In the animation department the story is divided up scene-by-scene and distributed among the character animators. The animators’ task is to bring movement, personality and life to the character he is drawing. Those of you who are mathematically inclined might like to work out how many drawings there are in the average ninety-minute feature. Whatever figure you come up with add many many more for the ones that were not up to standard. If you include backgrounds, layouts and animation, roughly one-and-a-half-million drawings will be made for a full length feature.
The animator draws the key drawings or extremes of the action in a scene. Then the Breakdown and In-between artists make the drawings of the action between the key drawings so the animation flows smoothly. When the animator is allocated a certain scene he also receives an exposure sheet and a character sheet. The bar sheet contains details of the dialogue and music for the scene which is given frame-by-frame phonetically, which means the words are written as they sound rather than as they are spelt. The character sheet illustrates the design of the characters in the film.
As the animator proceeds with his drawing he fills out the exposure sheet. This contains frame-by-frame instructions, but this time from the animator to the cameraman. The sheet has headings for camera moves, cel levels, dialogue and visual reminders for the animator. Camera moves are situated on the right of the sheet and include pans, truck pans, fade-ins, fade-outs, field sizes etc. Cel levels are noted on the left of the sheet. There are columns for five cel levels and the background. The animator might use the levels for various characters or for breaking down one character. For example if there is a scene where the characters’ body is stationary with only the arms and legs moving then a lot of re-drawing can be eliminated by splitting the character over two or more cel levels. The characters’ body could be put on the lowest level, the arms on level two and the legs on level three. Now the animator only draws the new positions of the arms and legs while the body remains the same. The exposure sheet instructs the cameraman which cels to change and which to leave.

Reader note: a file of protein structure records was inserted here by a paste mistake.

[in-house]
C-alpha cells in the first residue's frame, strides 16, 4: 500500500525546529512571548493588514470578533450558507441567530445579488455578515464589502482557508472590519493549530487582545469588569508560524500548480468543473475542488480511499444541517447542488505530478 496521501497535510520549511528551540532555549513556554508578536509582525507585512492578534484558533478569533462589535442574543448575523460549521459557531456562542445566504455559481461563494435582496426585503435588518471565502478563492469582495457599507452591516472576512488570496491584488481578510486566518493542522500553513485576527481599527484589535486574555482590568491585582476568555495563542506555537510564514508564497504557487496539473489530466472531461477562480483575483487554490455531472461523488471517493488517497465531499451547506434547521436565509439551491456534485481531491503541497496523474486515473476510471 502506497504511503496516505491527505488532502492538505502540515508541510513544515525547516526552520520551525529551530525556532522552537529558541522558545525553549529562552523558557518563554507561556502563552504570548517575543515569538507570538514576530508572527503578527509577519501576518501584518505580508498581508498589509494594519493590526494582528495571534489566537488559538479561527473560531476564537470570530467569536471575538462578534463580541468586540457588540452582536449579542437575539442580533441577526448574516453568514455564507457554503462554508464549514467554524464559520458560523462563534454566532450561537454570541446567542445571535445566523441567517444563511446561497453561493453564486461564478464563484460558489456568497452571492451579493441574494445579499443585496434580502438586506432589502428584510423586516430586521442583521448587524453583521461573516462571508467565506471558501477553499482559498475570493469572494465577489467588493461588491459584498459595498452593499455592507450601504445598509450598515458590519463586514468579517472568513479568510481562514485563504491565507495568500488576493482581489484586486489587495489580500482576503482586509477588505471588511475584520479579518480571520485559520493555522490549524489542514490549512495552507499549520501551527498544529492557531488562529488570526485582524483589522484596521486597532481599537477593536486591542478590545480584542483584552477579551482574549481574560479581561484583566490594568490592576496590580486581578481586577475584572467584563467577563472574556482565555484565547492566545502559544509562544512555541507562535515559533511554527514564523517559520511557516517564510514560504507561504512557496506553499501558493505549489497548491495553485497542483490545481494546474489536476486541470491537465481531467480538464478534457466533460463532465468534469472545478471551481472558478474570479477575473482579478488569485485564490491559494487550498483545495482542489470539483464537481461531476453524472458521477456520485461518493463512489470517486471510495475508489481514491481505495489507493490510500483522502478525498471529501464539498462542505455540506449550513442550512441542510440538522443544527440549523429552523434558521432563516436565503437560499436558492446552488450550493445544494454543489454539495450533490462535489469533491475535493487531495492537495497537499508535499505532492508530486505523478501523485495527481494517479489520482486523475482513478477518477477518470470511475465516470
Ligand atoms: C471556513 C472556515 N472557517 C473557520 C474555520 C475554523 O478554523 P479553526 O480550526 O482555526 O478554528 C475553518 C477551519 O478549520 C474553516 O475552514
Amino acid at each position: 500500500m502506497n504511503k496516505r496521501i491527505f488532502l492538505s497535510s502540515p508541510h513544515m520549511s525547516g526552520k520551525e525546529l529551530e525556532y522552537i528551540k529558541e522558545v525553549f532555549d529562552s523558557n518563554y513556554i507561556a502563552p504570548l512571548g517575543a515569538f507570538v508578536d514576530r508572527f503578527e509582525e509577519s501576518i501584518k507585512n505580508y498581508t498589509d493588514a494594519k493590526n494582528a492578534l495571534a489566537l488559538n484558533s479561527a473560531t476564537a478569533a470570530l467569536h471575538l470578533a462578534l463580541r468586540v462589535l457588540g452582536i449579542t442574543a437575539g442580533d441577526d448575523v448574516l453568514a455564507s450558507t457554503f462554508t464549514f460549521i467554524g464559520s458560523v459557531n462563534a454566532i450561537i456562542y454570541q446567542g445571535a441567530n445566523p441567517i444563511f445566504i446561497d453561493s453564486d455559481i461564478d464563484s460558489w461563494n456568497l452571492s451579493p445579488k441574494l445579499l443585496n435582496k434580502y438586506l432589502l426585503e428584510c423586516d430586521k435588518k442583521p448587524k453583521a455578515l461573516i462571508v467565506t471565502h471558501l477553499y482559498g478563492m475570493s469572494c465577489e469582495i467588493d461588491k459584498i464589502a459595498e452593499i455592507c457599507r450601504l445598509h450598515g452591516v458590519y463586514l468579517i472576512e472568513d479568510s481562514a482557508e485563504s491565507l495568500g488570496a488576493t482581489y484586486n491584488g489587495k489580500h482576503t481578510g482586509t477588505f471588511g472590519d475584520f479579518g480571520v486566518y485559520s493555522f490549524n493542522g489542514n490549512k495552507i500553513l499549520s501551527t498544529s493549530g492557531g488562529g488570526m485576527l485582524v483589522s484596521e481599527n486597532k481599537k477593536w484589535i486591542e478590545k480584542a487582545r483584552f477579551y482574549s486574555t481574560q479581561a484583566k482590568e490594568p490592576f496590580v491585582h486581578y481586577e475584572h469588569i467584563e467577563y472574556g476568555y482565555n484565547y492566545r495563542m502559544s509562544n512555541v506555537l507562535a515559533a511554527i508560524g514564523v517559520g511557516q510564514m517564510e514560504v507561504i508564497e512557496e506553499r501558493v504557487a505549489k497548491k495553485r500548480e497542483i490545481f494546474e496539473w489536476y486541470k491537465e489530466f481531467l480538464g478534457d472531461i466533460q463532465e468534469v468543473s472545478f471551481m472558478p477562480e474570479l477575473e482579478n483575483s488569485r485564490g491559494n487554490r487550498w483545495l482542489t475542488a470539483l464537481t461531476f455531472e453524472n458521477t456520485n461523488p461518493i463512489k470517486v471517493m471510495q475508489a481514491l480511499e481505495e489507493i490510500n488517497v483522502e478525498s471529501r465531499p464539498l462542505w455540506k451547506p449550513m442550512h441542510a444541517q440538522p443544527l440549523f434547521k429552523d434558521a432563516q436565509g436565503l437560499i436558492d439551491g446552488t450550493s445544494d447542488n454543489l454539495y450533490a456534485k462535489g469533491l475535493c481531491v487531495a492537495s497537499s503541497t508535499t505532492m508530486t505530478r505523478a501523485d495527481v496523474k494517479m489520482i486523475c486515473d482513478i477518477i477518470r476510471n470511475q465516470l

Dialogue is included on the exposure sheet written frame-by-frame phonetically as on the bar sheet. Visual notes are in a flap on the back of the exposure sheet and contain the personal thoughts of the animator on each scene and are solely for the animators’ benefit. Finally, to index each sheet it contains the title of each scene and its number in the sequence. To sum up, the exposure sheet is a comprehensive guide to the contents of a scene.
The paper used in animation is of a light grade, usually 60 grams. It is punched with three registration holes which fit over pegs on the animator’s desk. As the paper is held in a fixed position by the pegs a rotating disc is used to enable the animator to turn the paper through 360 degrees. The disc has a glass window and a light shines from beneath to allow the animator to see through several drawings and check the progress of the movements. This can also be achieved by flicking the drawings backwards and forwards.
Some animators specialise in effects animation. This is the animation of the elements rather than people, ranging from wind or rain to shadows or fires. All these are details which enhance the art of classical animation.
When a scene is completed the animator can check its fluidity by doing a pencil test. This involves photographing each drawing with a special video line tester. It is then played back and if everything runs smoothly it is ready for the next stage. The animation drawings are put into folders which also hold the exposure sheets and so on for a given scene. The names of the people involved in the scene are noted on the outside as this is useful for rectifying any errors discovered later.